Review of “Cantor’s Dilemma” by Carl Djerassi

Although Cantor’s Dilemma was published in 1989, my earlier searches for fiction about science never turned up this book or even Djerassi’s name, and I’ve been asking myself why.  Once I started the book six months ago, I couldn’t put it down because for the first time, I felt I was reading about real scientists […]

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The Peculiar Logic of Scientific Knowledge

Understanding the role of negative results is crucial to an intelligent appreciation and application of scientific knowledge.  The amount of mischief caused by the belief that science can “prove” the truth of some statement has been incalculable, as the role of science in public policy has increased in recent decades.  No conclusion drawn from scientific […]

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Review of “The Honest Look” by Jennifer Rohn

In The Honest Look Jennifer Rohn has given life as only a writer can to one of the most important aspects of scientific research and science itself.  For that reason alone it is a significant novel about science.  It is also a very beautiful and touching story laced with poetry and humanity.  Because I only […]

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Names and Websites

When I told people I was starting a blog, nobody asked me why another website on fiction and science was needed.  One reason was probably that none of them knew that there were at least three others.  In fact, few people realized that a new subgenre of literary fiction had emerged, that there were already […]

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Four Short Reviews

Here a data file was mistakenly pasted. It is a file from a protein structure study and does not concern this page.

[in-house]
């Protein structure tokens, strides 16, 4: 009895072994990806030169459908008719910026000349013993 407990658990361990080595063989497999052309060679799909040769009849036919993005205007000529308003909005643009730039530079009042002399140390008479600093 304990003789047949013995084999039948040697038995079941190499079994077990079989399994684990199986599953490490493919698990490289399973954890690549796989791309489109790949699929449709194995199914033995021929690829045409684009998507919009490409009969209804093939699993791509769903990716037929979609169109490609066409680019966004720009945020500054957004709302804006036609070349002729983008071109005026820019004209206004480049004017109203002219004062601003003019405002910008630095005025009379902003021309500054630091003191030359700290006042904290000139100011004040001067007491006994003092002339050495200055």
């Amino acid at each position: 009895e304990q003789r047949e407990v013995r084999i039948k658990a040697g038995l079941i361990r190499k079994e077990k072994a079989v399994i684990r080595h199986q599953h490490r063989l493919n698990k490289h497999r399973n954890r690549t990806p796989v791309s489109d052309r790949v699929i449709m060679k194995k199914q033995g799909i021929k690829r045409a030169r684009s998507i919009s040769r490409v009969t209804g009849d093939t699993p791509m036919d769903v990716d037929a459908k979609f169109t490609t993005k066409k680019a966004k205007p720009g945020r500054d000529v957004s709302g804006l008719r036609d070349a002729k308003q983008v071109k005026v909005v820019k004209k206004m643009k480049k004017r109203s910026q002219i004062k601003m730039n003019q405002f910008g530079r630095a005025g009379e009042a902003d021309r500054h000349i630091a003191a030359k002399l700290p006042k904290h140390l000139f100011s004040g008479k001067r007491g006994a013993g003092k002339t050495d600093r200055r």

As promised, this post contains four one-paragraph reviews of four of my favorite novels on the Lab Lit List (see lablit.com).  I read Intuition and The Gold Bug Variations before I found the List; the other two, after seeing the one-sentence descriptions of them on the List.  You can expect longer reviews of Cantor’s Dilemma […]

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The Lab Lit List

About five months ago, I discovered a website, lablit.com, that promotes a literary genre called “lab lit.”    I suppose this rather catchy name parallels “chick lit.”   In any case, fiction in this new genre “…depicts realistic scientists as central characters and portrays fairly realistic scientific practice or concepts, typically taking place in a realistic – […]

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Why so little fiction about science?

Since I retired about fifteen years ago, I’ve been reading a lot more fiction than my work as a scientist and teacher permitted.  I’ve read everything from weighty philosophical novels like Milos Kurnera’s  The Unbearable Lightness of Being to popular romance novels like Margaret Mallory’s Knight of Pleasure.  It was fun and some were great books, […]

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